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Hakology – How to grab openweathermap data using python.

I’ve been playing with the openweathermap api thought i’d share a little code, the following pulls the json and constructs a string containing the location, temp, tax temp, min temp and humidity. You will need to sign up for an API key and free user account 1st. The free account at the time of writing this allows 50k calls a day so if you’re writing for a small personal project 50k calls should be fine.

Copy the code below to a file

chmod the file if needed …
sudo chmod +x

run the file using …

import requests
r = requests.get('')
data = r.json()
mystring = ""
mystring = mystring + data['city']['name'] + " "
mystring = mystring + "Temp:" + str(int(data['list'][0]['main']['temp'] - 273.15)) + "C "
mystring = mystring + "Max:" + str(int(data['list'][0]['main']['temp_max'] - 273.15)) + "C "
mystring = mystring + "Min:" + str(int(data['list'][0]['main']['temp_min'] - 273.15)) + "C "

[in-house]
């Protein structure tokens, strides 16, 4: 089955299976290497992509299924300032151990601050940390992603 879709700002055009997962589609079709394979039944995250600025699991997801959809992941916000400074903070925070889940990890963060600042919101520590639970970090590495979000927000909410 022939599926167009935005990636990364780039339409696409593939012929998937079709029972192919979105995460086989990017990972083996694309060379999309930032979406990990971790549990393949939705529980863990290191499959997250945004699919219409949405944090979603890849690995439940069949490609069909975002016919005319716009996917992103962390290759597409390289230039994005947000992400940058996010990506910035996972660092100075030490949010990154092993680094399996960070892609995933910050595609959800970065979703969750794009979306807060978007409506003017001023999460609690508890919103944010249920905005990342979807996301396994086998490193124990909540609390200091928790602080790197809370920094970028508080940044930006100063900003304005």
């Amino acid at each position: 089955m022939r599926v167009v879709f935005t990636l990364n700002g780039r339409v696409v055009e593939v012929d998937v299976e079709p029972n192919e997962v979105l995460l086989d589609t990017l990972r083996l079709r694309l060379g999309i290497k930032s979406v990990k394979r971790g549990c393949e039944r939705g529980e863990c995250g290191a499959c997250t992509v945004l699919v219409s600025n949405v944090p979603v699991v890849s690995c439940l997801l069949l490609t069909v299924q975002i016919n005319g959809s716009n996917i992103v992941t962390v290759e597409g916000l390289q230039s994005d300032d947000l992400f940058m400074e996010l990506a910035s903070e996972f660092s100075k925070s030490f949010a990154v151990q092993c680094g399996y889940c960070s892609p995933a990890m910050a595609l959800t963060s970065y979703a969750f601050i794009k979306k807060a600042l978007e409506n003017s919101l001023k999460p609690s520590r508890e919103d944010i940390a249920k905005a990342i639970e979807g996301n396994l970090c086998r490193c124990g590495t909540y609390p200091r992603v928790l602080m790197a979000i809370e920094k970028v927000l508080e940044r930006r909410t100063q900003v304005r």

mystring = mystring + "Hum:" + str(data['list'][0]['main']['humidity']) + "% "
print mystring

Click here to download the file.

Hakology VBLOG (D84) – Digishell … persistent netcat shell using a digistump and vbs

Full episode on this coming soon.
Creates a persistent netcatshell on target machine.
Using digistump to download vbs stager which then downloads and excutes netcat. Currently running from Startup folder for current user thinking about adding a registry key or delayed service that starts after boot … but meh wtf it compiles and does what it says on the tin lol, enjoy 🙂

Download digispark digistump digishell source code

Hakology Day 82: Digistump … rickroll all the things.

Well merry crimbo, I hope you had a great day whatever you spent it doing. So i’ve been really busy the last few weeks but I’m starting to have a little more free time now … and thought I’d take this chance to start writing up a little code and project for the digistump.

What is a digistump?

A digistump is a small USB development board that emulates a HID (Human interface device (Usually a keyboard or mouse but there are other variants)). The digistump allows the user to flash up to 6k of code to the device which when plugged in to a computer after programming will execute the code on the device as if it were a keyboard and/or mouse.

Why would I use one?